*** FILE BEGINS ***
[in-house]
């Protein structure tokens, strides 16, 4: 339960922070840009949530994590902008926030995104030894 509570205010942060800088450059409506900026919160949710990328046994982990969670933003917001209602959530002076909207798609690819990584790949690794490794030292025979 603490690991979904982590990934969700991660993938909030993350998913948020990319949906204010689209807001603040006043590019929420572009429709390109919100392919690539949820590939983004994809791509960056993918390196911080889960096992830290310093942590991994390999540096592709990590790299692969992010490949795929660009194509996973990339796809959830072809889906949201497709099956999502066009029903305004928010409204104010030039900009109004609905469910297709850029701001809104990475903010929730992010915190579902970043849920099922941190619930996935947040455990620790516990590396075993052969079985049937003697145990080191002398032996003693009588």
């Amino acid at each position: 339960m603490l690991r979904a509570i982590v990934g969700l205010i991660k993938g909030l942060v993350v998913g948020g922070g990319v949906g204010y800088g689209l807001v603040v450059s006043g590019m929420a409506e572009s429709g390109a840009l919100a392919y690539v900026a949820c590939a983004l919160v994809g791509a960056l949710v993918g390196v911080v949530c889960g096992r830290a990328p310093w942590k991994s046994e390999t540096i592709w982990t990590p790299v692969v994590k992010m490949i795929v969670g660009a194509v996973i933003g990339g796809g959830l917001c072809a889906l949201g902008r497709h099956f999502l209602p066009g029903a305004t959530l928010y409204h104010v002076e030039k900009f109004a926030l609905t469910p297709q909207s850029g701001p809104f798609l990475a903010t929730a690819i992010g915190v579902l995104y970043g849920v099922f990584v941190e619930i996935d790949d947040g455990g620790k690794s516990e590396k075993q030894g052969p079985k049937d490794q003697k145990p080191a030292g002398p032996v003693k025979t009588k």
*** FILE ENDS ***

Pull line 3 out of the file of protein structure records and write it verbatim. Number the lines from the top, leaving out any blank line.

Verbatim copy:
């Amino acid at each position: 339960m603490l690991r979904a509570i982590v990934g969700l205010i991660k993938g909030l942060v993350v998913g948020g922070g990319v949906g204010y800088g689209l807001v603040v450059s006043g590019m929420a409506e572009s429709g390109a840009l919100a392919y690539v900026a949820c590939a983004l919160v994809g791509a960056l949710v993918g390196v911080v949530c889960g096992r830290a990328p310093w942590k991994s046994e390999t540096i592709w982990t990590p790299v692969v994590k992010m490949i795929v969670g660009a194509v996973i933003g990339g796809g959830l917001c072809a889906l949201g902008r497709h099956f999502l209602p066009g029903a305004t959530l928010y409204h104010v002076e030039k900009f109004a926030l609905t469910p297709q909207s850029g701001p809104f798609l990475a903010t929730a690819i992010g915190v579902l995104y970043g849920v099922f990584v941190e619930i996935d790949d947040g455990g620790k690794s516990e590396k075993q030894g052969p079985k049937d490794q003697k145990p080191a030292g002398p032996v003693k025979t009588k």